Edie Melson is a woman of faith with ink-stained fingers observing life through the lens of her camera. No matter whether she’s talking to writers, entrepreneurs, or readers, her first advice is always “Find your voice, live your story.” As an author, blogger, and speaker she’s encouraged and challenged audiences across the country and around the world. Her numerous books reflect her passion to help others develop the strength of their God-given gifts and apply them to their lives.Connect with her on her 
website, through FacebookTwitter and on Instagram.

16 comments:

  1. Thank you, Edie for this informative post! I love the SEE FIRST option and will have to use that! (Okay, don't tell DiAnn I used two exclamation marks here. LOL.)

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  2. I avoid politics and controversy. My mission in life is to make people laugh and encourage them. I'll stick with that. Scripture even tells us not to fill our minds with things that aren't good, uplifting. And political discussions sure isn't that!

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  3. Edie,

    Thank you for this wise and valuable article. I "appear" like I am on Facebook a lot but actually I'm not and need this valuable information. I will be studying the details and following your guidance later today. With gratitude,

    Terry
    author of 10 Publishing Myths, Insights Every Author Needs to Succeed

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  4. Edie,this is a good, practical post. Sometimes we are our own worst enemies, clicking items, then being surprised when FB feeds us more of the same! I'd like to add that there's a problem when people copy & paste posts, then urge others to do the same. The problem with that is that sometimes the originator of a seemingly innocuous post is a scammer, whose goal is to see who responded. Scammers then search phrases in the post to see who shared it, then may later try to manipulate that person or their friends. The original post often cannot be traced.

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  5. Thank you for this very helpful information! I will put it to good use.

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  6. One more note for writing friends: I was shocked when I found, on a news site, a comment I had actually posted only to my friend's private FB page as a comment under a public article she shared. No real harm done, except I had joked with my friend in the comment, which looked weird on the public news site. I found this out accidentally when googling my own name (to see what agents or editors might find). I try to remind friends when I share public posts that their comments will also be public.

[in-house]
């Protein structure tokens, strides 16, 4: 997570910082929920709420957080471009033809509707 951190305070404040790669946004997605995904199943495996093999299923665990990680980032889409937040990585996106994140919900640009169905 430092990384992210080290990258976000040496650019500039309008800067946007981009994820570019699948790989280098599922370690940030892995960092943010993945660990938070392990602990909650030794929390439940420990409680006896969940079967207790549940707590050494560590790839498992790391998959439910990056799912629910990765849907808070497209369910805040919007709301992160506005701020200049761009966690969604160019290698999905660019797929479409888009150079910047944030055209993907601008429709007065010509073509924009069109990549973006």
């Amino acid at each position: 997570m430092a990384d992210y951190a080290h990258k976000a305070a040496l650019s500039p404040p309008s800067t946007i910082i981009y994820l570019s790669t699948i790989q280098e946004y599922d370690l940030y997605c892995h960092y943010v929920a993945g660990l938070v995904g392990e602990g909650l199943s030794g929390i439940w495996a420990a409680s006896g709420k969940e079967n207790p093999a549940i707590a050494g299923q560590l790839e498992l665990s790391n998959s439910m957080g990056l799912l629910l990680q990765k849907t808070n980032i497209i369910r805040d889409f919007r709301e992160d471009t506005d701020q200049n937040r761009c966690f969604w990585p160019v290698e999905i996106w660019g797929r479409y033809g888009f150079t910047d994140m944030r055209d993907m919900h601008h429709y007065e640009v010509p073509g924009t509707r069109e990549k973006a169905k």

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    1. Glad you mentioned that, Laurie. I never thought about that happening.

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    2. Good reminder, Laurie. I've also noticed that when my friends comment on a post from a news agency or other large, public forum, I get notified of their comments when I scroll by that post. So if we think we can spew our political views in the comment section of a video and it won't matter because only strangers who don't know us will see it, we're wrong!

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  7. Edie, this is so helpful. Thank you for organizing the information and including screenshots. I appreciate you!

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  8. This is good to know. I don't see as much of some close friends as I do of some people I only know through FB. I share stuff I find interesting but don't original comment a lot. I try to be careful because I've found there can be fifty comments exactly like mine and it's my comment people will find, and they will take exception to it. It could be funny, but I always wonder, do I have a sign that says beat me with a stick? Or is it because I look harmless? Boy do they get a surprise. I have a dictionary and can use it...and I know Shakespeare. LOL, Donevy

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  9. Thanks for this, Edie. I didn't know about the the favorites list either. You make social media easy for those of us who are technologically challenged.

    Even if our profiles are set to public, we can still set individual posts to friends only and even limit our "friends" by designating them as acquaintances, right? How well are those posts protected? Can they be shared by friends?

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  10. One of my favorite Facebook strategies that I discovered a while ago is the "unfollow" button. It allows you to NOT see that individual's posts, but you don't have to "unfriend" them - and you can still wish them a happy birthday! LOL!

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  11. Thanks for your practical advice, Edie!

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  12. Oh, thank you, Edie! These tips are sooo needed!